Fine Time for Cell Users

It's been more than two years since California Motor Vehicle Code 23123 went into effect. That's the law that bans the use of cell phones while driving, unless you're over 18 and doing it hands-free with a wireless device. A year later, that law was followed by a new law making it illegal to write, send or read text-based communication while driving.

So how's it working? Chances are you're still seeing motorists everywhere ignoring the law. They're rolling around with the phone plastered to their ears making the act of driving little more than a casual endeavor. Even worse, you may have been in an accident or had a close call as a result of someone else's inattention. Frustrating isn't it?

Everyone knows the laws are in place, but few are taking them seriously. Why should they? After all, the fine for a first-time offense is only $20. Do it again and it's $50. Or is it?

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Should you find yourself on the side of the road with a cop issuing you a ticket, you might think about asking him how much the fine is. Don't even bother. It's the court, not the cop, that comes up with that number. According to the DMV website "with penalty assessments, the fine can be more than triple the base fine amount."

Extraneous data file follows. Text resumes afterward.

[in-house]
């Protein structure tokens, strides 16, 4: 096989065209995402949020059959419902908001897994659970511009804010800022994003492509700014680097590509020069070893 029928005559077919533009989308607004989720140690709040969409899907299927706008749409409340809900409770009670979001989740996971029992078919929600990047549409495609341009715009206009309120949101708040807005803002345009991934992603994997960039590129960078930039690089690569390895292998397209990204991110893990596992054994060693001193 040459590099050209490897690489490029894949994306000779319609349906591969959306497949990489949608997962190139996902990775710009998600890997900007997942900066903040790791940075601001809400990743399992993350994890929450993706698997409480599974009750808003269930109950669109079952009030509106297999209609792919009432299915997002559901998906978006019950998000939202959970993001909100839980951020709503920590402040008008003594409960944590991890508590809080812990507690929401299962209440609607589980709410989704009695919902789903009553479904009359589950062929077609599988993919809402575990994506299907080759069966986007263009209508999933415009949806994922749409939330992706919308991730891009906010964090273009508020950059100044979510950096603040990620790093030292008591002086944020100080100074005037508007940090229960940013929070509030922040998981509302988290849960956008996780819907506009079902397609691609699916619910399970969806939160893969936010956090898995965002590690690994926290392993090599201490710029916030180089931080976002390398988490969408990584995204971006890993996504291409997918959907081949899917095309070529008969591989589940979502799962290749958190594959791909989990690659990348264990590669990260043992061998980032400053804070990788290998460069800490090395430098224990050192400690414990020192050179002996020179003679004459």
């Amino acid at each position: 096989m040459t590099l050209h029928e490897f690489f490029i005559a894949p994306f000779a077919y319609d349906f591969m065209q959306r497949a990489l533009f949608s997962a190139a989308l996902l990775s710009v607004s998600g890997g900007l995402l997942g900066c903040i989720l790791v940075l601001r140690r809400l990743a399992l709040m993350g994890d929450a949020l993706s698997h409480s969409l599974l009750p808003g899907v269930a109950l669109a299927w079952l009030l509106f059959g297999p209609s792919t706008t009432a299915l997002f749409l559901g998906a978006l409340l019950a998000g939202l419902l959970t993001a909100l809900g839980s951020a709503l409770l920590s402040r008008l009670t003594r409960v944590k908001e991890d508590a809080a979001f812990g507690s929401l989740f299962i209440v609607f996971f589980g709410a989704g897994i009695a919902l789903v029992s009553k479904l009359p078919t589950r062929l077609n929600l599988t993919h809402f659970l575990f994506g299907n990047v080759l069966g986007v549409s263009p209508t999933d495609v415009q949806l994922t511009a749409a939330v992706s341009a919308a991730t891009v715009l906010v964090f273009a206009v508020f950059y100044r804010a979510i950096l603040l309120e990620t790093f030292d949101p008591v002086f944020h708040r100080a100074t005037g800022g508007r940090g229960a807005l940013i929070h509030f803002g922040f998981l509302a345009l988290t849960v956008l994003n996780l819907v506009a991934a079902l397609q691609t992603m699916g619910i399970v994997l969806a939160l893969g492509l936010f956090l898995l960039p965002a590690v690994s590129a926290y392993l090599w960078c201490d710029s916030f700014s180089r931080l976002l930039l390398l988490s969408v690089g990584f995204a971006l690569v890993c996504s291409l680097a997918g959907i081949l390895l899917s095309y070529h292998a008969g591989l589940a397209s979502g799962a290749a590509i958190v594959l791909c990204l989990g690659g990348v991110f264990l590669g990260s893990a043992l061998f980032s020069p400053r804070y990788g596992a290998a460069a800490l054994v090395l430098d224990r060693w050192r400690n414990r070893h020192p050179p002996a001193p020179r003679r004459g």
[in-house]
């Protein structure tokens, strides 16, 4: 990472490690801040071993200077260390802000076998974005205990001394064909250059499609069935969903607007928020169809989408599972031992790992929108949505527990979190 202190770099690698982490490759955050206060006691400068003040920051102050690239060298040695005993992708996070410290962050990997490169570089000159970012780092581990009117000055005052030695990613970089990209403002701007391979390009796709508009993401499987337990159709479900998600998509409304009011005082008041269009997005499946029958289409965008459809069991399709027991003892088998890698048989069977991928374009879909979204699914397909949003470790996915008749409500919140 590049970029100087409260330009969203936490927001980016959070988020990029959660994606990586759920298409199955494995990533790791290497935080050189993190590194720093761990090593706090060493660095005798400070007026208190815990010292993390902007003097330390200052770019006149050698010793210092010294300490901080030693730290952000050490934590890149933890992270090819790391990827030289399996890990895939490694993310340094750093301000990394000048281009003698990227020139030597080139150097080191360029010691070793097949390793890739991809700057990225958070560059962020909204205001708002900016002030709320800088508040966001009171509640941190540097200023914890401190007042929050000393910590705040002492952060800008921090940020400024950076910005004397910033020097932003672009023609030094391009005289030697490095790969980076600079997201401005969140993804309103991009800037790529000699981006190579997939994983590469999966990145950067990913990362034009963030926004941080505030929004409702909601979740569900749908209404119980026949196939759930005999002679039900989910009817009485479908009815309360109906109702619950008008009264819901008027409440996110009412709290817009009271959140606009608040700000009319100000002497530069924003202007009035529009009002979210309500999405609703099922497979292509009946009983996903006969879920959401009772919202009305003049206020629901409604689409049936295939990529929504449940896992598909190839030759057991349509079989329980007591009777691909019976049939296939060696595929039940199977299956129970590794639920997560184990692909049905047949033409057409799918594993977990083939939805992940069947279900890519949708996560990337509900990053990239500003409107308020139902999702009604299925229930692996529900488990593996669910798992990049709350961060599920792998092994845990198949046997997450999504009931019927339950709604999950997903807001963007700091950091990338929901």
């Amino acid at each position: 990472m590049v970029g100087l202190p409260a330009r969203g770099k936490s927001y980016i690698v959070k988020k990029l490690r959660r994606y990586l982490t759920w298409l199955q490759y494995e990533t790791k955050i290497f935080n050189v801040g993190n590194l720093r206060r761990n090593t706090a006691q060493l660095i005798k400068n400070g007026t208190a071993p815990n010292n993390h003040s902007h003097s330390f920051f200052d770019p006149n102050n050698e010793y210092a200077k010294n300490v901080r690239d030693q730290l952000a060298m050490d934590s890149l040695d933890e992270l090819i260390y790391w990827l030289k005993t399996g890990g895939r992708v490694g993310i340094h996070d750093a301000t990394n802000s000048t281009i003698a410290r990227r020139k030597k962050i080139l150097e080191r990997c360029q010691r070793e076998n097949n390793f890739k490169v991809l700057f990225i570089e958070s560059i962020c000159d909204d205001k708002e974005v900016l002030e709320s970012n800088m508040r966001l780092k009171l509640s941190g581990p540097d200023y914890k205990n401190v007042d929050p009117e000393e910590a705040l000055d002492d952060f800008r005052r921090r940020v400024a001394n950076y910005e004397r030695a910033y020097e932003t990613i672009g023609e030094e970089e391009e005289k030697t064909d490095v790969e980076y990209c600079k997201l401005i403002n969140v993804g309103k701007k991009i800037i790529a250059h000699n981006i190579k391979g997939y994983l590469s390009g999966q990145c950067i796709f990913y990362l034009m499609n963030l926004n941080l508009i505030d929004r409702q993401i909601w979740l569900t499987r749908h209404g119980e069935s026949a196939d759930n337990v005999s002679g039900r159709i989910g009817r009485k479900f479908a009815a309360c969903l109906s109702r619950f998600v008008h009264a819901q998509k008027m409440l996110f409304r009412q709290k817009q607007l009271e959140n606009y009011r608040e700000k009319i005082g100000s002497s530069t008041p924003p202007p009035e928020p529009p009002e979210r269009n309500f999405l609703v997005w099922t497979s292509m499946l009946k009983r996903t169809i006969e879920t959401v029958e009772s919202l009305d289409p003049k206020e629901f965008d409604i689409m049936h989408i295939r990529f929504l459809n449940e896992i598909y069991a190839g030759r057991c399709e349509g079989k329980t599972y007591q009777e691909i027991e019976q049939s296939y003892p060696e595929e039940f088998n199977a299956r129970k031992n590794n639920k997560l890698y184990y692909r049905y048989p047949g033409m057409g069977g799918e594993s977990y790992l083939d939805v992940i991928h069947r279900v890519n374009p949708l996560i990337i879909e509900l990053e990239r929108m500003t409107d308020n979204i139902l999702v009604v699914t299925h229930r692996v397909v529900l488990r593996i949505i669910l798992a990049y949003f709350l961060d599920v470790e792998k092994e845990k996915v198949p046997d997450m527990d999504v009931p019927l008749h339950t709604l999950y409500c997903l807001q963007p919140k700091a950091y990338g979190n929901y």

A motorist named Bud chimed in online saying he thought his fine would be $25. When he got his courtesy notice from the court, it was $127. Another motorist from Riverside reported a first-offense fine of $175. That's money shared by the state ($19 billion in debt) and counties.

Fines for drivers under the age of 18 tend to stay the same. I can verify that by the teenager in my own home who got a ticket in San Diego County for talking on the phone while driving. According to the DMV website, traffic accident rates for 16-19 year olds is higher than any other age group. It's been that way for a long time. Way before the advent of cell phones. Imagine how much more the risk is now. A new driver operating a 3,000-pound battering ram with one hand while yucking it up on the phone. Not a good combination.

According to a Harvard University study in 2002, 5 percent of accidents are caused by distracted cell-phone users. That was before any of us even knew what texting was. You can imagine the increase a more recent study might show.

Regardless of age, the cop on the street knows the dangers. His job is enforcement. Get caught and be ready to pay a lot more than you might have thought. Lawmakers know the dangers too, and you'll be scarce to find any of them trying to bring the fines down.

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